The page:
Usually when I sit down to write a blog post I, well, do just that. I sit down and start writing whatever I’m thinking about my chosen topic of the day.
Did any of you guys watch Felicity? Remember when she would record those tapes to send to her friend, where she would tell her what was going on in her life, sometimes going off on weird and awkward tangents? Well, that’s sort of what blogging is like for me, except I’m not using cassette tapes because hello, it’s not 1998 anymore (in fact according to my recent reader survey some of you guys weren’t even born in 1998).
But today… not so much.
Maybe it’s because I made the mistake of choosing photos for this post first, and I was so overwhelmed by the beauty of this place that I know I just don’t have words to match it.
The place is Gamle Strynefjellsvegen, a 27 km loop of road that Dan and I drove through after spending the night camping on Sognefjellet. Because the road is just a loop off of the main road, it really seems to only be for tourists, which meant that we had it all to ourselves.
In fact, Gamle Strynefjellsvegen was actually built specially as a tourist road just as tourism was beginning to grow in Norway at the end of the 19th century. It was completed in 1884 and driving on the deserted road with its old guard stones and hand-built crash barriers for horse-drawn carriages did feel a bit like being brought back in time.
Like, I know I’m a bit prone to exaggeration on this blog – there are no fewer than six Heart My Backpack posts about Norway with the word “prettiest” in the title – but this truly must be the most beautiful road in Norway. I’m sure I’ll say the same about another drive in the future, but that will have to be a lie, as it simply cannot get more beautiful than this.
Dan put on Adventures in Your Own Backyard as we turned off of road 15 and onto road 258, and what followed was one of the most beautiful hours of my life.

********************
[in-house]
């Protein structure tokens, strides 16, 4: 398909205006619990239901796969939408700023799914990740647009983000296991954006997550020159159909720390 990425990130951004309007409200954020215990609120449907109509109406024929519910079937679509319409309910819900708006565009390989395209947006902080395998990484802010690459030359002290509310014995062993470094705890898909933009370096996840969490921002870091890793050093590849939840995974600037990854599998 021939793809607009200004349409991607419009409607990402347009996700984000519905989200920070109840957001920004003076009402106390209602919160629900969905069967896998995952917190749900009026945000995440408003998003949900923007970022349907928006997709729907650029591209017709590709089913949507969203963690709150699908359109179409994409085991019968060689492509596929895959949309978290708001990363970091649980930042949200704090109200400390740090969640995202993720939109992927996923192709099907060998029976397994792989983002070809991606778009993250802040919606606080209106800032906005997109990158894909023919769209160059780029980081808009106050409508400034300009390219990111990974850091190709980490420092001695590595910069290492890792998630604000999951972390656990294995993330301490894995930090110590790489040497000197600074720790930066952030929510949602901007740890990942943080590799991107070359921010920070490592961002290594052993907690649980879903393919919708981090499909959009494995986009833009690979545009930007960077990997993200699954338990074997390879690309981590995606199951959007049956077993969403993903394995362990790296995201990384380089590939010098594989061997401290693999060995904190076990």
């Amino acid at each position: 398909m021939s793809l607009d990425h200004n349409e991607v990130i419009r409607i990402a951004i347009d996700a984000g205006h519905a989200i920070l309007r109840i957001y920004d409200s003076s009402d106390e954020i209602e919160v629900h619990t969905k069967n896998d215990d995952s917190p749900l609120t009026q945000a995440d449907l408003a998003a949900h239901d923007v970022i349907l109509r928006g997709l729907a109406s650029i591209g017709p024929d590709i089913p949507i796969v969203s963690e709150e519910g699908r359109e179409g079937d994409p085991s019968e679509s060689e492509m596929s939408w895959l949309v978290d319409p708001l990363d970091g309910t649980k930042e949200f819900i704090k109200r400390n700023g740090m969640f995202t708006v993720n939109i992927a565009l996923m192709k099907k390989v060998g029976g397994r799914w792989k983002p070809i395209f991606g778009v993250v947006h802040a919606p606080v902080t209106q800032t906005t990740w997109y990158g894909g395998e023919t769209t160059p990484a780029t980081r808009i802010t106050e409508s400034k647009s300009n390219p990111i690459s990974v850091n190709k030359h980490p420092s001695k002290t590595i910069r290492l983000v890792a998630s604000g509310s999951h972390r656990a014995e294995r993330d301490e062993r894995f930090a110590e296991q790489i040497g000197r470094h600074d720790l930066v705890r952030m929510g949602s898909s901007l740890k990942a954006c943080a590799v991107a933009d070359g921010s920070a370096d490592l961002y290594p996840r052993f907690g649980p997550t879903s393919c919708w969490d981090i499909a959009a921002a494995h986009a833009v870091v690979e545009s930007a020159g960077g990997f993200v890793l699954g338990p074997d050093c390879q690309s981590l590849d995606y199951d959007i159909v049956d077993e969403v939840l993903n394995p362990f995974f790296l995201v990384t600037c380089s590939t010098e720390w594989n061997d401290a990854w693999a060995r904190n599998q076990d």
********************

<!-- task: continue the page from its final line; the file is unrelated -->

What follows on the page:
What started out as oohs and aahs at all the pretty landscape built and built until we sat in stunned silence trying to take in how breathtaking the views were.
My camera couldn’t quite capture how bright the lakes and rivers here were. I don’t know what made them so turquoise – something about minerals? – but they were so beautiful.
And then we started a descent into THE prettiest valley.
Sorry, I usually try not to post all my photos from a trip, but this time I just can’t help myself.
So if you’re ever planning a road trip through Norway, try your hardest to include a detour through Gamle Strynefjellsvegen, okay? Promise?
And you know what I would LOVE to do here? Go on this glacier helicopter tour over Stryn. It’s a splurge, but seriously a once in a lifetime sort of trip – and I mean, when will you be back in Norway? Do it. And then tell me about it, because I really want to do it as well.
Gamle Strynefjellsvegen is closed in the winter – usually from October to June.
There’s a sign at the start of the road warning that it is difficult to drive with a caravan, though if you don’t mind a bit of a tight squeeze it should still be doable.